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Is this offensive: cover letter edition.
March 10, 2014 11:40 PM   Subscribe

I want to sell my experience as a teacher in urban, diverse, low-income communities, both in terms of commitment and know-how. Is there a better of way of saying that I have taught student populations in urban, diverse, low-income communities?

I feel like the way I am phrasing it sounds like some unfortunate conservative dog whistle, but I'm not sure how else to say it. Anybody have any suggestions? Thanks in advance.
posted by angrycat to Work & Money (22 answers total) 1 user marked this as a favorite
 
In past cover letters, I've used the phrasing: "teaching diverse populations* of public school students" and "as the [job position] in a low-income [X size] [type of institution]."

I hope those aren't dog whistles, because I was describing places where I've worked but where, previous to that, I was a student or resident myself.

I think you're going to get some leeway in terms of your phrasing anyway, because it's probably going to be obvious, based on the jobs you're applying for, why you're highlighting what you're highlighting about your previous experience.

*Looking at it now, I'm wondering if it should be "a diverse population"? But that would sound like I'm only talking about one measure of diversity? Aw well, that's all a bit nit-picky maybe.
posted by rue72 at 12:04 AM on March 11


I cannot think of a less-offensive euphemism than what you gave.
posted by thelonius at 1:19 AM on March 11 [6 favorites]


My limited experience is that those are exactly the sorts of terms that managers and administrators use themselves, and the order you put them in sounds levelheaded.
posted by Kakkerlak at 2:29 AM on March 11 [2 favorites]


I feel like the way I am phrasing it sounds like some unfortunate conservative dog whistle

So? It's what you did. I mean, the phrase suggests that you taught a lot of poor black kids, but you don't want to say "I taught a lot of poor black kids." That does strike me as a tad offensive.

You're using the language that your profession uses to describe the students you have experience teaching. I see no problem with that.
posted by valkyryn at 2:32 AM on March 11 [5 favorites]


Those are the words I would use (and have used with colleagues). I was in social work and not education.
posted by emkelley at 4:30 AM on March 11


I think your phrasing is right on. It's EXACTLY what you've been doing. It's also pretty much what's on my resume (I say inner-city instead of urban.)
posted by Ruthless Bunny at 5:08 AM on March 11


I try to look at the job posting and the organization website to see what words they use and parrot that. I agree that its a little tricky- those seem like good and contemporary words words that I see often in progressive educational organizations.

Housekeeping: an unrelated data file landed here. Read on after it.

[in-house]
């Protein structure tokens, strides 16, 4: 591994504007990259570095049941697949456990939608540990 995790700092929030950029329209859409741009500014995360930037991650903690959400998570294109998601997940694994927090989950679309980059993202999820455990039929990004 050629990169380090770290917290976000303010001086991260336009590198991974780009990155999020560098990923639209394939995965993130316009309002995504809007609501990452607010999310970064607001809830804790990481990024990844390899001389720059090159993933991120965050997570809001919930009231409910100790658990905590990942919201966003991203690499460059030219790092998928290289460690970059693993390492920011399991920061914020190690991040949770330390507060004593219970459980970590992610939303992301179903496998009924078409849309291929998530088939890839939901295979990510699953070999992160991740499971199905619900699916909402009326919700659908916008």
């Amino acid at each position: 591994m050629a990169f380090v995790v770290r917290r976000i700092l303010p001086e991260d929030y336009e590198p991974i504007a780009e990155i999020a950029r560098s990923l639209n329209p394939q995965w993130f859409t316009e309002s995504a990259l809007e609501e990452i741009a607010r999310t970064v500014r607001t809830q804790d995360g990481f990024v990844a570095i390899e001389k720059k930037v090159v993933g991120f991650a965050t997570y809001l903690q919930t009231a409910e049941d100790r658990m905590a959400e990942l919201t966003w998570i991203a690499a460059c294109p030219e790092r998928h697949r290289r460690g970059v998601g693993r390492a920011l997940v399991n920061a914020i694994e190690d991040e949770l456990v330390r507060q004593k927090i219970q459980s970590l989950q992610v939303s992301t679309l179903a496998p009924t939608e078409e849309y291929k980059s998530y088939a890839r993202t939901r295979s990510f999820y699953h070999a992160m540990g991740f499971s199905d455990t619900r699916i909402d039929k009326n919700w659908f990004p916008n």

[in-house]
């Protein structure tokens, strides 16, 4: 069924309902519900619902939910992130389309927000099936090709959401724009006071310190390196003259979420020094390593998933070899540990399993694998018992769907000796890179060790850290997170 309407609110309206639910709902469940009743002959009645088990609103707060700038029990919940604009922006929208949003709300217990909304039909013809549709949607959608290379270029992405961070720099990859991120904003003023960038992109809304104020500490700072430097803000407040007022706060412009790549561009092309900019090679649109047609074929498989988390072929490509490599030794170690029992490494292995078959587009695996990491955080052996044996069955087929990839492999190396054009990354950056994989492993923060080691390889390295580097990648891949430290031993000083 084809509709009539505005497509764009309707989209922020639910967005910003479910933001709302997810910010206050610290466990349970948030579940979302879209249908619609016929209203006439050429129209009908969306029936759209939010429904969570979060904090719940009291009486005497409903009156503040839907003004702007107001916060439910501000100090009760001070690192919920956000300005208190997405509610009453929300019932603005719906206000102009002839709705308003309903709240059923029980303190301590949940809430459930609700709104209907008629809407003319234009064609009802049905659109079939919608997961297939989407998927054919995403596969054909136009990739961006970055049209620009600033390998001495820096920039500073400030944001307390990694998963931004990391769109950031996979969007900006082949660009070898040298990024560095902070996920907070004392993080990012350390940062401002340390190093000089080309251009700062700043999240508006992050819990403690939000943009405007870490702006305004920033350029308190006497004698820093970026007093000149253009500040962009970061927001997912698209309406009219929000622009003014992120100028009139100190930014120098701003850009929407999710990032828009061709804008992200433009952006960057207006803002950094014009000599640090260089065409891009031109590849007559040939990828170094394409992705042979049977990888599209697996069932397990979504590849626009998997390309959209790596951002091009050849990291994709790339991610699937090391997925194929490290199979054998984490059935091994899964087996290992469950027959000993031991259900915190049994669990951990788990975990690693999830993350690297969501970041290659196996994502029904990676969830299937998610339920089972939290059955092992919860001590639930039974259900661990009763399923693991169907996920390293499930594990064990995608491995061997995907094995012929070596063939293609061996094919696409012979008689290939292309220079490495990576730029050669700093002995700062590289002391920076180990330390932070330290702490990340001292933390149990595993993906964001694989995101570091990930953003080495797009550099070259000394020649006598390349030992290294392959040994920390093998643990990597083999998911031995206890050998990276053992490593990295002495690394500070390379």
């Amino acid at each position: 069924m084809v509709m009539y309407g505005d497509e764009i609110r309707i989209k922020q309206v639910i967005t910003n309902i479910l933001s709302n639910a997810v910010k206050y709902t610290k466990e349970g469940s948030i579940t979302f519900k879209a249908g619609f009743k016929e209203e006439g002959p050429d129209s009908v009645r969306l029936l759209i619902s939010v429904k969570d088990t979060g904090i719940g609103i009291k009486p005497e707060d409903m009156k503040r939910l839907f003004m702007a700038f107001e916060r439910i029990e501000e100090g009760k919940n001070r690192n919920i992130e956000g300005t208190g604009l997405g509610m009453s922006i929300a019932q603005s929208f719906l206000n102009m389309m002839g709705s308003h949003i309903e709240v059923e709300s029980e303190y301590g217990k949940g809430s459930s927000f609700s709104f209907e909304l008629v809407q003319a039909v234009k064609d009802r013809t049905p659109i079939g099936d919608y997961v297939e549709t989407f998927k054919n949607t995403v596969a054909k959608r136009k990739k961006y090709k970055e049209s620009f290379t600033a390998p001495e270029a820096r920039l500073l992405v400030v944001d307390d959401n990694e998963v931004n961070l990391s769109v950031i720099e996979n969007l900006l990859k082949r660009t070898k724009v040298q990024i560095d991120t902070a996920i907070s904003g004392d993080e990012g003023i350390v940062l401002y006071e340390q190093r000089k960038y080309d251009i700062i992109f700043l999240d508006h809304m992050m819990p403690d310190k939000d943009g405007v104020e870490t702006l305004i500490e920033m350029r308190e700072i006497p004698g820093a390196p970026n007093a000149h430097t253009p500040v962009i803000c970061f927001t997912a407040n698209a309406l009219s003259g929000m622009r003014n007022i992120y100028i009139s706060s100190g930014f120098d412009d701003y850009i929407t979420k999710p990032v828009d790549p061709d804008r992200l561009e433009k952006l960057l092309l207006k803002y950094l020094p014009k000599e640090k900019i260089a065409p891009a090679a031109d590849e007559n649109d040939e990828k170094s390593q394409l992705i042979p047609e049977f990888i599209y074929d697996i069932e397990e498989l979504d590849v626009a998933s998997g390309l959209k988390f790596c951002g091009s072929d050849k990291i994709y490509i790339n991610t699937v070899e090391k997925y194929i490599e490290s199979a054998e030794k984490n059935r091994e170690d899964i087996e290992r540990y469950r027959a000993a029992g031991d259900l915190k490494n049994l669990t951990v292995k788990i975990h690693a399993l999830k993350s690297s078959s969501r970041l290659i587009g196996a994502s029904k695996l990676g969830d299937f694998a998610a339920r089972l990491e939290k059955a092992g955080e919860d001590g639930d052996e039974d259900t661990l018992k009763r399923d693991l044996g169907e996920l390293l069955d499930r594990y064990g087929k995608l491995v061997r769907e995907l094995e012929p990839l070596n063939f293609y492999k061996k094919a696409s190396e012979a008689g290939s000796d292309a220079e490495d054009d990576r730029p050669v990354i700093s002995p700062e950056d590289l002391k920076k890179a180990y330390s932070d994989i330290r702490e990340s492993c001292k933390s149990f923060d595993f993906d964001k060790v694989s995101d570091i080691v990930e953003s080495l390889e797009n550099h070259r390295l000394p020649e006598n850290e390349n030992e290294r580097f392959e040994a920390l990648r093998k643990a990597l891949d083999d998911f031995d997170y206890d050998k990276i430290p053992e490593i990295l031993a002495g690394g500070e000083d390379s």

posted by geegollygosh at 6:31 AM on March 11 [1 favorite]


Yep. This looks fine.

I've become pretty sensitive to dog-whistle phrases, and nothing about your phrasing seems even remotely problematic.

My only comment would be that you should be prepared to quantify or explain "diverse." A classroom full of low-income students of a single ethnicity is not diverse.
posted by schmod at 6:41 AM on March 11 [2 favorites]


I'd think that more specific is better. People sometimes say "diverse" when they actually mean majority-minority. A high school that is 99% black and 95% poor isn't diverse. If it was racially diverse, say that, and maybe even specifics ("a school with a mix of black, Hispanic, white, and Asian students.") It it was socioeconomically diverse, say that (and perhaps "taught in a classroom that included children of lawyers and children of high-school dropouts".) If it was a school with a high poverty rate, say that.
posted by Mr.Know-it-some at 6:42 AM on March 11 [3 favorites]


I'm not sure whether "urban" or "diverse" means black, but apparently it does to some folks? I personally would not use either word as a code for a specific race, for the same reason I wouldn't whisper "black" when talking and also because there are non-black people living urban lives. If you mean diverse then of course say that, but if you mean a single race then say that.

Instead of focusing on race, why not focus on commitment? You are committed to the children of (whatever) area? Write about whatever your motives and interests are, and what specific important skills you have to accompany that commitment and interest.
posted by Houstonian at 8:04 AM on March 11


You're fine. The problematic phrasing would be euphemisms like "inner-city" which conflate race, class, and location in an inaccurate and kind of icky (IMO) way. I am assuming that you are using "urban" to mean geography, and not as a euphemism for black/Latino.